This artisan bakery is a family affair, founded by Nick and owned and operated by his sons: Mike, head of business operations; Anthony, head of production; and Niko, also head of production; with three cafe locations led by his daughter, Nicole Ambeliotis McLean.
Family bakeries can be rather peculiar, often having longevity as deep as their bloodlines. Typically, second-generation bakers are born into the business, but for Mediterra, the opposite was true. It was born into the Ambeliotis family.
Though his career was rooted in food, Nick didn’t set out to be a baker. After helping transform his father’s local grocery store into a high-end food shop, he later experienced opportunities, pivots and chance encounters, including procuring foods from around the world for Euro Foods USA.
But after spending most of the ’90s with some of the top French culinary experts in Paris, his love for fine foods parlayed into a desire to learn the art of breadmaking. It was a unique formula: two parts professional development and elder guidance, and one part quiet nudge. He put them together … and saw a sign.
With an appreciation for good bread and a deep sense of determination, Nick spent six months learning from marquee artisan bakeries around the country, including Zingerman’s Bakehouse in Ann Arbor, MI; Sage Bakehouse in Santa Fe, NM; and Acme Bread Company in San Francisco, soaking up as much knowledge as he possibly could.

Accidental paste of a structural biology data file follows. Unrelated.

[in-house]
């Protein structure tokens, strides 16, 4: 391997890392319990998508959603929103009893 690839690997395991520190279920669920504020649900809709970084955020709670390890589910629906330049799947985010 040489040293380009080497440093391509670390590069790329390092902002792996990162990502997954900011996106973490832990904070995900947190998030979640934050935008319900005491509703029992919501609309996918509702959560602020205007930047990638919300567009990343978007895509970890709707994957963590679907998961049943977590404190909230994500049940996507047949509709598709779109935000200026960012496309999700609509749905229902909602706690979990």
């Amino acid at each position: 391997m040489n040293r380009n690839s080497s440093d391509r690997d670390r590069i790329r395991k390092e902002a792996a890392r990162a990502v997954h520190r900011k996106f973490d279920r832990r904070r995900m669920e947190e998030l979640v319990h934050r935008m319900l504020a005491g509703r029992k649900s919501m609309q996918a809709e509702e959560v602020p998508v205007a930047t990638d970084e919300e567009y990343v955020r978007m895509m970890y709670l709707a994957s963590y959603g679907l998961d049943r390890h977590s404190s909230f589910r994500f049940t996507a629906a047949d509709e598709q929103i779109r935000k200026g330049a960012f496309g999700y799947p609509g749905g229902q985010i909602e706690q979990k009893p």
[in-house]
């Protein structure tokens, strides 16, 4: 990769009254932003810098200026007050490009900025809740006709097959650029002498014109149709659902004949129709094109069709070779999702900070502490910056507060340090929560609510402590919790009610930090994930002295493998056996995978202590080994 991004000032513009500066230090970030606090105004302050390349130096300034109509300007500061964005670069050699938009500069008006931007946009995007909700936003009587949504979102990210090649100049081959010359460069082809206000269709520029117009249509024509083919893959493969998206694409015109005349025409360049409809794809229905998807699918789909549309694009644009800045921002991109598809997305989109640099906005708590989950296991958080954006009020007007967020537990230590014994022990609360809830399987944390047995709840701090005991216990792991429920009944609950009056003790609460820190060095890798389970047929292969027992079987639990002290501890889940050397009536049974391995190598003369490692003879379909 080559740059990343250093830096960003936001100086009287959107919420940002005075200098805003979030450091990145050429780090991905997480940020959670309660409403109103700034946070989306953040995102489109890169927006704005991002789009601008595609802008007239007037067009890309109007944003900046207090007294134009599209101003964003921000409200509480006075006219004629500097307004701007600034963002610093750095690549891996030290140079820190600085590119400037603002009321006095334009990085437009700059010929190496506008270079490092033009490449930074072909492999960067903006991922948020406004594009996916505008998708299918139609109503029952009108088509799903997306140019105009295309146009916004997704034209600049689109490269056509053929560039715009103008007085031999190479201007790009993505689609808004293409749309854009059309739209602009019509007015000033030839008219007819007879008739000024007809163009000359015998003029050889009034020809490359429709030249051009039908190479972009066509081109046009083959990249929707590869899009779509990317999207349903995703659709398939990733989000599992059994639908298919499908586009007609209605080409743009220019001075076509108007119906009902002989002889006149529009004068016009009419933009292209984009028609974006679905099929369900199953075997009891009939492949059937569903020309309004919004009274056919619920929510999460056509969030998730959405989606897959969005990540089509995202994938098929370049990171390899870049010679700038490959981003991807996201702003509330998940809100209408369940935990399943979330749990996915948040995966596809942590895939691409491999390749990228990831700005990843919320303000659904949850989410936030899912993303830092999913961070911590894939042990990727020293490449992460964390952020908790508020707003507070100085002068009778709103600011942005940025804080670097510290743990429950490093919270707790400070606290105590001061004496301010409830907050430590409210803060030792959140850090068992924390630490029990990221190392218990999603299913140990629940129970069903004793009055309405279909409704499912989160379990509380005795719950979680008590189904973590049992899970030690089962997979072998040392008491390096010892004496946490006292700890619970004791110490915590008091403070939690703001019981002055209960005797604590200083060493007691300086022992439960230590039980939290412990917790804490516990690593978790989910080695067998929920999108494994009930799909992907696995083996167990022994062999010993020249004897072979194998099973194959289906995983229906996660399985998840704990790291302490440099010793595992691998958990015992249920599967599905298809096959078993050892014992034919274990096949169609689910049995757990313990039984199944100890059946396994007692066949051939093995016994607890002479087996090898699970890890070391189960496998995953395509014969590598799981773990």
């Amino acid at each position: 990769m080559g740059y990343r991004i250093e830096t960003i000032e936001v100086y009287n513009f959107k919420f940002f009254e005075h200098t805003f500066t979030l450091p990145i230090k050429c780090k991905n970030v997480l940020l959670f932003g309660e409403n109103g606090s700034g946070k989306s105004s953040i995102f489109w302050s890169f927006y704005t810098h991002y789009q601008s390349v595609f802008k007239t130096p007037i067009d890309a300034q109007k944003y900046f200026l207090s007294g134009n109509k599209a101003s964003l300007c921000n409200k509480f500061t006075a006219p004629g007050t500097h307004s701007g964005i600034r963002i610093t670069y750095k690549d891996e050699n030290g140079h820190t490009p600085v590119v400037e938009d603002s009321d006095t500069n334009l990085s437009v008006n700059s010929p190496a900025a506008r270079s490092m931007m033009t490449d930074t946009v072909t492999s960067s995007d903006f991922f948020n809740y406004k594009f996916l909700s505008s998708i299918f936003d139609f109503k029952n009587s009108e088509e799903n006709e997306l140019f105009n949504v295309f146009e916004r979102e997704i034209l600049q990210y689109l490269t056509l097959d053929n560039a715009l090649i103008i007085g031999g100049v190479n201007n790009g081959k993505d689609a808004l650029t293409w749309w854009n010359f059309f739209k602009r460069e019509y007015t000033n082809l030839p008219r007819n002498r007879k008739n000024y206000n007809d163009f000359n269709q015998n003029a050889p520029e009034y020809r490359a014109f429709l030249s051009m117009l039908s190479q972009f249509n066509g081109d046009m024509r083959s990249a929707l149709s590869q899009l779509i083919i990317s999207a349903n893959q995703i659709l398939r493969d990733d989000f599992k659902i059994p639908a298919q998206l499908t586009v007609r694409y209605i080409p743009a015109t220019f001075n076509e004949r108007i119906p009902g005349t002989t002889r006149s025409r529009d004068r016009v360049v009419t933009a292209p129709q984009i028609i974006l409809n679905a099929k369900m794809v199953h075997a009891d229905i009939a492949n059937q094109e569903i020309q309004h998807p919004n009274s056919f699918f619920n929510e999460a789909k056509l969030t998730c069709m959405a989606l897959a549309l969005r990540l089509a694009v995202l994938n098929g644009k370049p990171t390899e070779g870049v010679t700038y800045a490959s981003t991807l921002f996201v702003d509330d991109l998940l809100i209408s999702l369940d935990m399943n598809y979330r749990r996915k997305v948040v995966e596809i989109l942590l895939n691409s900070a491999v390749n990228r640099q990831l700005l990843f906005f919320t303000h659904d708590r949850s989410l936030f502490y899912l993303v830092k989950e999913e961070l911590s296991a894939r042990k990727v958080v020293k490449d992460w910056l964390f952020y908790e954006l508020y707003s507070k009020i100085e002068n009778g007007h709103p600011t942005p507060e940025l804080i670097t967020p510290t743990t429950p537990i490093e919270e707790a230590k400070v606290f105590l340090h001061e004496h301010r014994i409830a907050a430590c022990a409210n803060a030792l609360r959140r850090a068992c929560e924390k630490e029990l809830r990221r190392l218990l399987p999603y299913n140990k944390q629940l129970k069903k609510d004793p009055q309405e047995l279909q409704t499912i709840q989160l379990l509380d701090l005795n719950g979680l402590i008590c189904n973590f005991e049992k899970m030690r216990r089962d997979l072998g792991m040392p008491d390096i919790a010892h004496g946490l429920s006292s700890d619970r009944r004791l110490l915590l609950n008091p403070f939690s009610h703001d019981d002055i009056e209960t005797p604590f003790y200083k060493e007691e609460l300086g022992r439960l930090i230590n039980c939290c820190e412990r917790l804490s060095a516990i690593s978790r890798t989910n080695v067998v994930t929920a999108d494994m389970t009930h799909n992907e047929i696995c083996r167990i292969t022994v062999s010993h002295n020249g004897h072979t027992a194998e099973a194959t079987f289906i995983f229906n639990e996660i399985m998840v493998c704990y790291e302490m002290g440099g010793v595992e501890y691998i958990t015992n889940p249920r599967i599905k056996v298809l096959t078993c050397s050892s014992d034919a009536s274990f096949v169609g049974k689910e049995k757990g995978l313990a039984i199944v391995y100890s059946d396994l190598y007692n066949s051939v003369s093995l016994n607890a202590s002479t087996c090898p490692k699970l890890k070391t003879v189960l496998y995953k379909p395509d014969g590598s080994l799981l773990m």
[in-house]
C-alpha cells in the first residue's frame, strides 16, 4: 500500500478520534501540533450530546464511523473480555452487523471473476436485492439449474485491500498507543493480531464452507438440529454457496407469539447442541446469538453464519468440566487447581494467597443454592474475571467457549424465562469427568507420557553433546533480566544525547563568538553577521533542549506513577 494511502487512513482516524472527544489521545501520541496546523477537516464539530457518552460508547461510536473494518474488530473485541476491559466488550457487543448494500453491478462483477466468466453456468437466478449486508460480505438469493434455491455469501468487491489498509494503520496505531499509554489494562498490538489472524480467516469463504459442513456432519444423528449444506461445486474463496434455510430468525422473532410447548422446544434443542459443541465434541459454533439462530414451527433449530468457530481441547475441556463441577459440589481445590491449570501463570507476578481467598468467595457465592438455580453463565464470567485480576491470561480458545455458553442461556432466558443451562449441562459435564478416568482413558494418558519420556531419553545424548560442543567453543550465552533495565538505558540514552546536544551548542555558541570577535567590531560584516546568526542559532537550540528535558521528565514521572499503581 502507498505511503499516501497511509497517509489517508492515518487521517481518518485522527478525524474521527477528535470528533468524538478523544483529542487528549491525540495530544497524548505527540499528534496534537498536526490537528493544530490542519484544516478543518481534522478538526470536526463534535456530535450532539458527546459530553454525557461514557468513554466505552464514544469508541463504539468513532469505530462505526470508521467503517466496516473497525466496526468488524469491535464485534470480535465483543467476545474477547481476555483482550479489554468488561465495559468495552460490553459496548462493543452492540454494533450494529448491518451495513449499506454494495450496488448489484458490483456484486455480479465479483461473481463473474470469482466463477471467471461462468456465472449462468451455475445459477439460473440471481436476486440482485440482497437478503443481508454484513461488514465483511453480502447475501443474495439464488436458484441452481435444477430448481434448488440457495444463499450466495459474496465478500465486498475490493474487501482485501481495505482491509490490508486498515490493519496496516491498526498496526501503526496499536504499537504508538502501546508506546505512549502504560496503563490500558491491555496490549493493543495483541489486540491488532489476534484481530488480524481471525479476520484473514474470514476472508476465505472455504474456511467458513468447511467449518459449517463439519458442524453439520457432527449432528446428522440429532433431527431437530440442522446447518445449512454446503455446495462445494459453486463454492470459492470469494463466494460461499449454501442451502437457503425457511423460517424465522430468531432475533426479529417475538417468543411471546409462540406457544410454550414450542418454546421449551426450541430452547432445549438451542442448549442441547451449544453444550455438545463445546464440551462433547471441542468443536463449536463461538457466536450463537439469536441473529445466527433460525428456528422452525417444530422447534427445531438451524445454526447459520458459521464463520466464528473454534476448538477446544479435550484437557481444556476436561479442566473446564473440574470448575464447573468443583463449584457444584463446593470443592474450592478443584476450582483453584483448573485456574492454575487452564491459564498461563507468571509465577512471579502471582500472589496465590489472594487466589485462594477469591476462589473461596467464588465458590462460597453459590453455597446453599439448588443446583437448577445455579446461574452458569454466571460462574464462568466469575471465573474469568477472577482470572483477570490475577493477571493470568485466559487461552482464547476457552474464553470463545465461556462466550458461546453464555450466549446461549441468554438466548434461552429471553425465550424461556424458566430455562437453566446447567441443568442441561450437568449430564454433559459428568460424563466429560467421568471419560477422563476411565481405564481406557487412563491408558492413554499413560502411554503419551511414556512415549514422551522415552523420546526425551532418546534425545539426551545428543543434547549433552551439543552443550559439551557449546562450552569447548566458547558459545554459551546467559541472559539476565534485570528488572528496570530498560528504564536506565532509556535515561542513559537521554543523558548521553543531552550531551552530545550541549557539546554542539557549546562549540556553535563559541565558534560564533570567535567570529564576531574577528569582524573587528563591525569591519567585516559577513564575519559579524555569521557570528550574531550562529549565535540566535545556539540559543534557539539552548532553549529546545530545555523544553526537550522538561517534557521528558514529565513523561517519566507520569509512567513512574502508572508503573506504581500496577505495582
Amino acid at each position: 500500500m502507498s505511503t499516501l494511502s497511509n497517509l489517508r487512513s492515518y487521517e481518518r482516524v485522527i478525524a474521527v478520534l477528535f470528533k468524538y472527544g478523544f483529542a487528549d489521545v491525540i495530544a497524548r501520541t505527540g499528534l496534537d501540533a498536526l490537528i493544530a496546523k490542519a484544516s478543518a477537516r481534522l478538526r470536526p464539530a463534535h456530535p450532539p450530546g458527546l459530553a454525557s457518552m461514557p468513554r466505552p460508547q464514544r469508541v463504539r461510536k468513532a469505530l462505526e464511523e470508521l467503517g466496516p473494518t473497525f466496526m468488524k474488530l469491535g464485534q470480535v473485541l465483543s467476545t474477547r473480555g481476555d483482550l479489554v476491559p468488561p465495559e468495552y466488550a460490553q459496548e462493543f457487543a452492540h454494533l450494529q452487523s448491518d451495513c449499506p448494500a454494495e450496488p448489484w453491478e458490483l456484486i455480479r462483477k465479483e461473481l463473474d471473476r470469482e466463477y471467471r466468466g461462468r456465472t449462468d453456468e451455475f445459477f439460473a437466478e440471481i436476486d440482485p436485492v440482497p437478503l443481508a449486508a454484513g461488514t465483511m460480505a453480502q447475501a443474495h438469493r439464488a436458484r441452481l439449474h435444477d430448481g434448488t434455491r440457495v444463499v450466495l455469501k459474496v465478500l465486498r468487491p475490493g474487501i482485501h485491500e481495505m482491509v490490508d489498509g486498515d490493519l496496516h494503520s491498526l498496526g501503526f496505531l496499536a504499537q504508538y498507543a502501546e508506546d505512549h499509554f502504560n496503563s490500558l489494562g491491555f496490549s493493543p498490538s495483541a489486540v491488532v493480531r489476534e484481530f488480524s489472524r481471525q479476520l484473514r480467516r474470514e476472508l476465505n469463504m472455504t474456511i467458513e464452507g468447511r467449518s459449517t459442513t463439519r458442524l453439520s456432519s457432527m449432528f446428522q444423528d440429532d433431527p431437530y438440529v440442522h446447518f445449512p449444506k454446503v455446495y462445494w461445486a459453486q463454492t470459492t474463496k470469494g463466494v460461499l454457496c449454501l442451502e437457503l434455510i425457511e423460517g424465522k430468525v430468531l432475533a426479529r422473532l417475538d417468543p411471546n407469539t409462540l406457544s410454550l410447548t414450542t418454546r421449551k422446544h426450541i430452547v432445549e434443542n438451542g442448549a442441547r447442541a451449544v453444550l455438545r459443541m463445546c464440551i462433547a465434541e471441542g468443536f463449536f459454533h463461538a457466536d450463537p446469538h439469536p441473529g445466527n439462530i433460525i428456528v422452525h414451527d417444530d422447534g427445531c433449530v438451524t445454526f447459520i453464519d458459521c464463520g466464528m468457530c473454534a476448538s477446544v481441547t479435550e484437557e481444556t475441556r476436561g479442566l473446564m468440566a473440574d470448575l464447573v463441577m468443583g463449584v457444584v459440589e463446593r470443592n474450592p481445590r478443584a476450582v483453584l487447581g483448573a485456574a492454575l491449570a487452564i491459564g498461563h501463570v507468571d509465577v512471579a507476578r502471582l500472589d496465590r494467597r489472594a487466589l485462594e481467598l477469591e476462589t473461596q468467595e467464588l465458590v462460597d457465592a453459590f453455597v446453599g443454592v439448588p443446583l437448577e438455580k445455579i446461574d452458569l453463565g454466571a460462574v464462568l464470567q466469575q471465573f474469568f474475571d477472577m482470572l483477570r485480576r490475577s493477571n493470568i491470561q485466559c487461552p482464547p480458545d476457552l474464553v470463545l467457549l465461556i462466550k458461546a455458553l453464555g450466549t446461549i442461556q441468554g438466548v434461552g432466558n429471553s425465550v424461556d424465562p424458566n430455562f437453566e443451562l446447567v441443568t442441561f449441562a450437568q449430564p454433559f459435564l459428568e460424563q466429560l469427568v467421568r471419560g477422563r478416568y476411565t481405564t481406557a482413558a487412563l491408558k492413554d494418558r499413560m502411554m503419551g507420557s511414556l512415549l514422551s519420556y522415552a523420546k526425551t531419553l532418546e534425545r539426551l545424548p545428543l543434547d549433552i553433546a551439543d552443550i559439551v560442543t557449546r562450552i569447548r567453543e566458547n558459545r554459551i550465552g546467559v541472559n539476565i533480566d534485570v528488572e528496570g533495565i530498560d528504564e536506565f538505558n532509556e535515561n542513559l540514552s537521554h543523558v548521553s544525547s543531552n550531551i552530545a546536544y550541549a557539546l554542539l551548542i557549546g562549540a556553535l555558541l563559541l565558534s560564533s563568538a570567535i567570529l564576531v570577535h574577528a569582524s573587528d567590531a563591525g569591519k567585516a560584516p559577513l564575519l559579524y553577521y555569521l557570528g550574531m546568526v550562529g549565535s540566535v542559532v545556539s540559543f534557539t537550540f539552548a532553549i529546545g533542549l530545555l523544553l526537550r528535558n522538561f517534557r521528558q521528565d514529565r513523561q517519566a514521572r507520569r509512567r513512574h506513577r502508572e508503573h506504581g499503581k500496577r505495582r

“I remember visiting a Jewish baker on Coney Island because I loved his rye,” he recalled. “I begged him to teach me how to make it.”
Before long, it was a new millennium … and the dawn of Mediterra Bakehouse.
“I sold my home and used the money to buy equipment,” Nick said. “And I started baking, one loaf at a time.”
Before there were customers, there was Mediterra Bakehouse bread.
Nick started Mediterra with about 15 recipes, including Mt. Athos, a sourdough made with germ-restored wheat; pan au levain; ciabatta; paesano; rustic Italian and an 8-grain loaf before branching out with olive farm, chocolate cherry, cranberry pecan and more.
With a leap of faith, he loaded his bread into the hatch of a Subaru Outback and returned to the contacts, customers and acquaintances he’d made during his career in food. He asked them all one simple question: “Will you buy my bread?”
Armed with his premium quality product and relentless sales acumen, Nick eventually picked up accounts for Whole Foods and West Side Market in markets as far as Cleveland and Columbus, OH, while the breads gained local visibility at Pittsburgh farmers markets, where they’re still sold today.
“I’d bake all day, go home in the afternoon, and then at around 10 at night drive to Columbus — for one account,” he said. “I just didn’t want to let my customer down because I knew I had something.”
Mediterra started one loaf at a time, and it grew one customer at a time. Today, products can be found in retailers around the country, including fresh and flash-frozen breads sold in Whole Foods and other retailers as well as foodservice customers through broadline distributors.
But this is more than just a bakery.
This story is from the June | Q2 2023 issue of Craft to Crumb. Read the full mini-mag here.